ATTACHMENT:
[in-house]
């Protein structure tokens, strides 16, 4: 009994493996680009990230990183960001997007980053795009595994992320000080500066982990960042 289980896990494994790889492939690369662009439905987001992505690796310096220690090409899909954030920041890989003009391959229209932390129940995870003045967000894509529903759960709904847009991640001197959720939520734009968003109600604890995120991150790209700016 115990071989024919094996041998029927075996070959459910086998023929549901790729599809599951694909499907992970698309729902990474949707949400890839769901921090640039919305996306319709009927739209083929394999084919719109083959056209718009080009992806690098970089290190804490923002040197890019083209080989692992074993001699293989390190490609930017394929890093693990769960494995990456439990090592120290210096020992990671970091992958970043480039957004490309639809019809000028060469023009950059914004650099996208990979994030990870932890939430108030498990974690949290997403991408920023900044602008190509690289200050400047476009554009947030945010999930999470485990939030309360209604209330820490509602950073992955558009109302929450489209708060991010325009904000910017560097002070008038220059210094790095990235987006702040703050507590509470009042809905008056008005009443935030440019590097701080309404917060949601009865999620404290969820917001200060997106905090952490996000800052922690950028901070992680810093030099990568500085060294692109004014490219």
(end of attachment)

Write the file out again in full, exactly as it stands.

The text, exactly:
[in-house]
């Protein structure tokens, strides 16, 4: 009994493996680009990230990183960001997007980053795009595994992320000080500066982990960042 289980896990494994790889492939690369662009439905987001992505690796310096220690090409899909954030920041890989003009391959229209932390129940995870003045967000894509529903759960709904847009991640001197959720939520734009968003109600604890995120991150790209700016 115990071989024919094996041998029927075996070959459910086998023929549901790729599809599951694909499907992970698309729902990474949707949400890839769901921090640039919305996306319709009927739209083929394999084919719109083959056209718009080009992806690098970089290190804490923002040197890019083209080989692992074993001699293989390190490609930017394929890093693990769960494995990456439990090592120290210096020992990671970091992958970043480039957004490309639809019809000028060469023009950059914004650099996208990979994030990870932890939430108030498990974690949290997403991408920023900044602008190509690289200050400047476009554009947030945010999930999470485990939030309360209604209330820490509602950073992955558009109302929450489209708060991010325009904000910017560097002070008038220059210094790095990235987006702040703050507590509470009042809905008056008005009443935030440019590097701080309404917060949601009865999620404290969820917001200060997106905090952490996000800052922690950028901070992680810093030099990568500085060294692109004014490219």